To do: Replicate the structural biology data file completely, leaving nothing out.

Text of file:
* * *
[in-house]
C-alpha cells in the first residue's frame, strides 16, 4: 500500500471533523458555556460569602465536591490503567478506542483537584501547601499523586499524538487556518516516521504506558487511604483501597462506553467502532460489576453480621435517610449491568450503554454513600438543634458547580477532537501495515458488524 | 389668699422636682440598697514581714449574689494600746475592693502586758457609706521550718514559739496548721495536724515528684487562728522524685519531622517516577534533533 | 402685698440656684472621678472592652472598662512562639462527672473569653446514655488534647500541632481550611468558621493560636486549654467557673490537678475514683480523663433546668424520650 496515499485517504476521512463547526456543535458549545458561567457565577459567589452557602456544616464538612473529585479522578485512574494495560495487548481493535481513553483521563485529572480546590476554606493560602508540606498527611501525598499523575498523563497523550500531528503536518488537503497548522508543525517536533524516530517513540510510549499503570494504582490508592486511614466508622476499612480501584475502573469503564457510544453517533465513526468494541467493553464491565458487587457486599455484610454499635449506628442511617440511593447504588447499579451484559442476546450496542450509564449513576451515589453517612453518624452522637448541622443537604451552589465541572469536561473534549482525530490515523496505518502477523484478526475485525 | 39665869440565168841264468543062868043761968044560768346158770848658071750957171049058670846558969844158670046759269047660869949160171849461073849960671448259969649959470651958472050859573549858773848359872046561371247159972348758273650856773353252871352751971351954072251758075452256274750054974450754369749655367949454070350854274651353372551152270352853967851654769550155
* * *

[in-house]
C-alpha cells in the first residue's frame, strides 16, 4: 500500500471533523458555556460569602465536591490503567478506542483537584501547601499523586499524538487556518516516521504506558487511604483501597462506553467502532460489576453480621435517610449491568450503554454513600438543634458547580477532537501495515458488524 | 389668699422636682440598697514581714449574689494600746475592693502586758457609706521550718514559739496548721495536724515528684487562728522524685519531622517516577534533533 | 402685698440656684472621678472592652472598662512562639462527672473569653446514655488534647500541632481550611468558621493560636486549654467557673490537678475514683480523663433546668424520650 496515499485517504476521512463547526456543535458549545458561567457565577459567589452557602456544616464538612473529585479522578485512574494495560495487548481493535481513553483521563485529572480546590476554606493560602508540606498527611501525598499523575498523563497523550500531528503536518488537503497548522508543525517536533524516530517513540510510549499503570494504582490508592486511614466508622476499612480501584475502573469503564457510544453517533465513526468494541467493553464491565458487587457486599455484610454499635449506628442511617440511593447504588447499579451484559442476546450496542450509564449513576451515589453517612453518624452522637448541622443537604451552589465541572469536561473534549482525530490515523496505518502477523484478526475485525 | 39665869440565168841264468543062868043761968044560768346158770848658071750957171049058670846558969844158670046759269047660869949160171849461073849960671448259969649959470651958472050859573549858773848359872046561371247159972348758273650856773353252871352751971351954072251758075452256274750054974450754369749655367949454070350854274651353372551152270352853967851654769550155